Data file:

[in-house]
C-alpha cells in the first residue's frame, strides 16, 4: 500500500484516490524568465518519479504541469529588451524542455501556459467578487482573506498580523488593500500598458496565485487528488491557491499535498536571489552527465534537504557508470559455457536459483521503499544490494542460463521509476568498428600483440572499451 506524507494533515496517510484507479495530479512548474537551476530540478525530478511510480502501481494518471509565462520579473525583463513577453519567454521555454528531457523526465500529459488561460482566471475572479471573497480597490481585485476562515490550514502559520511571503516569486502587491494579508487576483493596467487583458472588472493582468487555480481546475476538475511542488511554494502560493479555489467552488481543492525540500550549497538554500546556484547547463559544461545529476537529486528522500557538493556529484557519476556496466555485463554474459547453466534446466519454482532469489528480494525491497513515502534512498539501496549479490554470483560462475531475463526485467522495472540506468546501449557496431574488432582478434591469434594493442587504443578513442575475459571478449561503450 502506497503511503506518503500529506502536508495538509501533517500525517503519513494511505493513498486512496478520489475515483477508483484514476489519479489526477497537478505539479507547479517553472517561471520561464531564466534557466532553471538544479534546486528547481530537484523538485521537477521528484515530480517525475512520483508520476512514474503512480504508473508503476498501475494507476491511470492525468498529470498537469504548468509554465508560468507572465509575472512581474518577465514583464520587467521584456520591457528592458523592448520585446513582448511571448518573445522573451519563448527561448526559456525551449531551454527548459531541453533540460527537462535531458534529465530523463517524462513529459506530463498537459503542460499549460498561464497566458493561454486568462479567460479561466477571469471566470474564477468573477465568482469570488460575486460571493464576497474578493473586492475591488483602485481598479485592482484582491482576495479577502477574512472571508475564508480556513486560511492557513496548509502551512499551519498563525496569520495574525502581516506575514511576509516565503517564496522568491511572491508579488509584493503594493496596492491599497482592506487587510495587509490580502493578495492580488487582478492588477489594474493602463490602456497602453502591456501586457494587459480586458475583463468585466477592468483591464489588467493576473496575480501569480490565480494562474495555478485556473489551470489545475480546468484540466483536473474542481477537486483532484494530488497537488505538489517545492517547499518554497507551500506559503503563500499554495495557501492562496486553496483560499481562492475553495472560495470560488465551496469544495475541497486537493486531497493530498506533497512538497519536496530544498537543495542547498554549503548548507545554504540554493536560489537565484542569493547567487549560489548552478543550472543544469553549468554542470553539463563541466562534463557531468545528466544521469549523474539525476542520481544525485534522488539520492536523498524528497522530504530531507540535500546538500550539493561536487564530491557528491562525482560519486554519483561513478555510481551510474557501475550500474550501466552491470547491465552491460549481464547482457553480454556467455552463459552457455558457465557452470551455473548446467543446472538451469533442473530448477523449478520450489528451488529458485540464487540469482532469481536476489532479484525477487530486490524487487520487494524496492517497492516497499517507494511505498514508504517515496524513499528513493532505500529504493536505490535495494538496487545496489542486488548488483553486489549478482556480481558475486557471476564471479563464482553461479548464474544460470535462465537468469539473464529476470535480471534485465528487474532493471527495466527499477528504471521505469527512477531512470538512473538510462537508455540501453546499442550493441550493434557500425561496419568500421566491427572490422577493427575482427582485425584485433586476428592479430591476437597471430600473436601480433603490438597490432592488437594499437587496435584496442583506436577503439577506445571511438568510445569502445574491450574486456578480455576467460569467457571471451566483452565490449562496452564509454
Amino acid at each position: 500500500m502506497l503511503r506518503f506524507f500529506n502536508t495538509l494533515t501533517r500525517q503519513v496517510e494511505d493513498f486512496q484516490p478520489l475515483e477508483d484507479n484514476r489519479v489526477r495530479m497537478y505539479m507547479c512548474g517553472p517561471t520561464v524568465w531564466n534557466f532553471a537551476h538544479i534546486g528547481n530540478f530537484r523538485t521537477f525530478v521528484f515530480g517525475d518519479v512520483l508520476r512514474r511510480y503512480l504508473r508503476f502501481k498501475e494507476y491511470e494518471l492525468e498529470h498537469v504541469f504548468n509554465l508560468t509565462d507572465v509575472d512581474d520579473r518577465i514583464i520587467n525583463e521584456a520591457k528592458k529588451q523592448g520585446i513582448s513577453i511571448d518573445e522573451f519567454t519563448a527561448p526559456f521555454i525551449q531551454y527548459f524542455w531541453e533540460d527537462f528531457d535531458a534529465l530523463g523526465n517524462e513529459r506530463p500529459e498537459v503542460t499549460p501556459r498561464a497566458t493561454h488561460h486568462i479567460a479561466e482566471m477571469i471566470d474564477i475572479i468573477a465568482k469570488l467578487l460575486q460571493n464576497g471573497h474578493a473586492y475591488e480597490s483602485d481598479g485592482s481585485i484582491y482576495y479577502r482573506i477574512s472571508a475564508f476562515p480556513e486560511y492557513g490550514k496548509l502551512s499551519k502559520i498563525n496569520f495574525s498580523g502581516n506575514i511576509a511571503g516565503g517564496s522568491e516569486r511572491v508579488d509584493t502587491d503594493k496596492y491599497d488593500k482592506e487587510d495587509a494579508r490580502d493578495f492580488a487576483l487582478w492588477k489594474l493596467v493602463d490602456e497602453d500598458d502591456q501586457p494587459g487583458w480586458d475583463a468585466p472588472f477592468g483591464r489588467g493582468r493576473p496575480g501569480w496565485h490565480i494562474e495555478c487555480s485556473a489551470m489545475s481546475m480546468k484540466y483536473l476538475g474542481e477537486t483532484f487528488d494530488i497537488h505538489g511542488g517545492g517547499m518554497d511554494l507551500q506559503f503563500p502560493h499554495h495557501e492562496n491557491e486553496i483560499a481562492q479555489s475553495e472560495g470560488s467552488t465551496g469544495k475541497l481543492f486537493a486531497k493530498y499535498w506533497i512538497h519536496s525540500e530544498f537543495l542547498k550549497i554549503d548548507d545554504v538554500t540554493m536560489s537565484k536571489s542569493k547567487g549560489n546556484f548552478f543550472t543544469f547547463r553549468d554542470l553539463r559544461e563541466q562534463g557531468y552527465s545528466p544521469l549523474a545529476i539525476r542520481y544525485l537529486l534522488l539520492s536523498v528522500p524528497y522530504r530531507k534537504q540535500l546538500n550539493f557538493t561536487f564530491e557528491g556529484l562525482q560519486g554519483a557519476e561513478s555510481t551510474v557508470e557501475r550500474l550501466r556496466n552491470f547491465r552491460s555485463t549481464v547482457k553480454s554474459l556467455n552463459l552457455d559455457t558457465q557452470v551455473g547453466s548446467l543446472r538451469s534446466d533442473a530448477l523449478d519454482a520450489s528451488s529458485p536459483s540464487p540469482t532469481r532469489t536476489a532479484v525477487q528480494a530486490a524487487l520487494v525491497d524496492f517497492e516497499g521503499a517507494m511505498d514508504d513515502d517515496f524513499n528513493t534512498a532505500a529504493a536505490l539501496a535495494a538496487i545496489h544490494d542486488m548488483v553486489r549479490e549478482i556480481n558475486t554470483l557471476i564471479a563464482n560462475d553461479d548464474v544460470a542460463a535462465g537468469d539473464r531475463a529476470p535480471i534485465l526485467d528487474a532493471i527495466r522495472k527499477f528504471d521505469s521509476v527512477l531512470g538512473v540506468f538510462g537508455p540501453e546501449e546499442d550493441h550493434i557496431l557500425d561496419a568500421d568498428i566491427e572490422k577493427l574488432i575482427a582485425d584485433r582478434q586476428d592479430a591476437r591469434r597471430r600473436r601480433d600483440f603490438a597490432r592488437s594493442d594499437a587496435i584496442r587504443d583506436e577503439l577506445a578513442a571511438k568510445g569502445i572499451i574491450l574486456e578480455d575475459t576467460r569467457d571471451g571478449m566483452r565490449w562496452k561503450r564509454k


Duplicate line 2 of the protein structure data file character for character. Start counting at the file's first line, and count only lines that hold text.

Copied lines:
C-alpha cells in the first residue's frame, strides 16, 4: 500500500484516490524568465518519479504541469529588451524542455501556459467578487482573506498580523488593500500598458496565485487528488491557491499535498536571489552527465534537504557508470559455457536459483521503499544490494542460463521509476568498428600483440572499451 506524507494533515496517510484507479495530479512548474537551476530540478525530478511510480502501481494518471509565462520579473525583463513577453519567454521555454528531457523526465500529459488561460482566471475572479471573497480597490481585485476562515490550514502559520511571503516569486502587491494579508487576483493596467487583458472588472493582468487555480481546475476538475511542488511554494502560493479555489467552488481543492525540500550549497538554500546556484547547463559544461545529476537529486528522500557538493556529484557519476556496466555485463554474459547453466534446466519454482532469489528480494525491497513515502534512498539501496549479490554470483560462475531475463526485467522495472540506468546501449557496431574488432582478434591469434594493442587504443578513442575475459571478449561503450 502506497503511503506518503500529506502536508495538509501533517500525517503519513494511505493513498486512496478520489475515483477508483484514476489519479489526477497537478505539479507547479517553472517561471520561464531564466534557466532553471538544479534546486528547481530537484523538485521537477521528484515530480517525475512520483508520476512514474503512480504508473508503476498501475494507476491511470492525468498529470498537469504548468509554465508560468507572465509575472512581474518577465514583464520587467521584456520591457528592458523592448520585446513582448511571448518573445522573451519563448527561448526559456525551449531551454527548459531541453533540460527537462535531458534529465530523463517524462513529459506530463498537459503542460499549460498561464497566458493561454486568462479567460479561466477571469471566470474564477468573477465568482469570488460575486460571493464576497474578493473586492475591488483602485481598479485592482484582491482576495479577502477574512472571508475564508480556513486560511492557513496548509502551512499551519498563525496569520495574525502581516506575514511576509516565503517564496522568491511572491508579488509584493503594493496596492491599497482592506487587510495587509490580502493578495492580488487582478492588477489594474493602463490602456497602453502591456501586457494587459480586458475583463468585466477592468483591464489588467493576473496575480501569480490565480494562474495555478485556473489551470489545475480546468484540466483536473474542481477537486483532484494530488497537488505538489517545492517547499518554497507551500506559503503563500499554495495557501492562496486553496483560499481562492475553495472560495470560488465551496469544495475541497486537493486531497493530498506533497512538497519536496530544498537543495542547498554549503548548507545554504540554493536560489537565484542569493547567487549560489548552478543550472543544469553549468554542470553539463563541466562534463557531468545528466544521469549523474539525476542520481544525485534522488539520492536523498524528497522530504530531507540535500546538500550539493561536487564530491557528491562525482560519486554519483561513478555510481551510474557501475550500474550501466552491470547491465552491460549481464547482457553480454556467455552463459552457455558457465557452470551455473548446467543446472538451469533442473530448477523449478520450489528451488529458485540464487540469482532469481536476489532479484525477487530486490524487487520487494524496492517497492516497499517507494511505498514508504517515496524513499528513493532505500529504493536505490535495494538496487545496489542486488548488483553486489549478482556480481558475486557471476564471479563464482553461479548464474544460470535462465537468469539473464529476470535480471534485465528487474532493471527495466527499477528504471521505469527512477531512470538512473538510462537508455540501453546499442550493441550493434557500425561496419568500421566491427572490422577493427575482427582485425584485433586476428592479430591476437597471430600473436601480433603490438597490432592488437594499437587496435584496442583506436577503439577506445571511438568510445569502445574491450574486456578480455576467460569467457571471451566483452565490449562496452564509454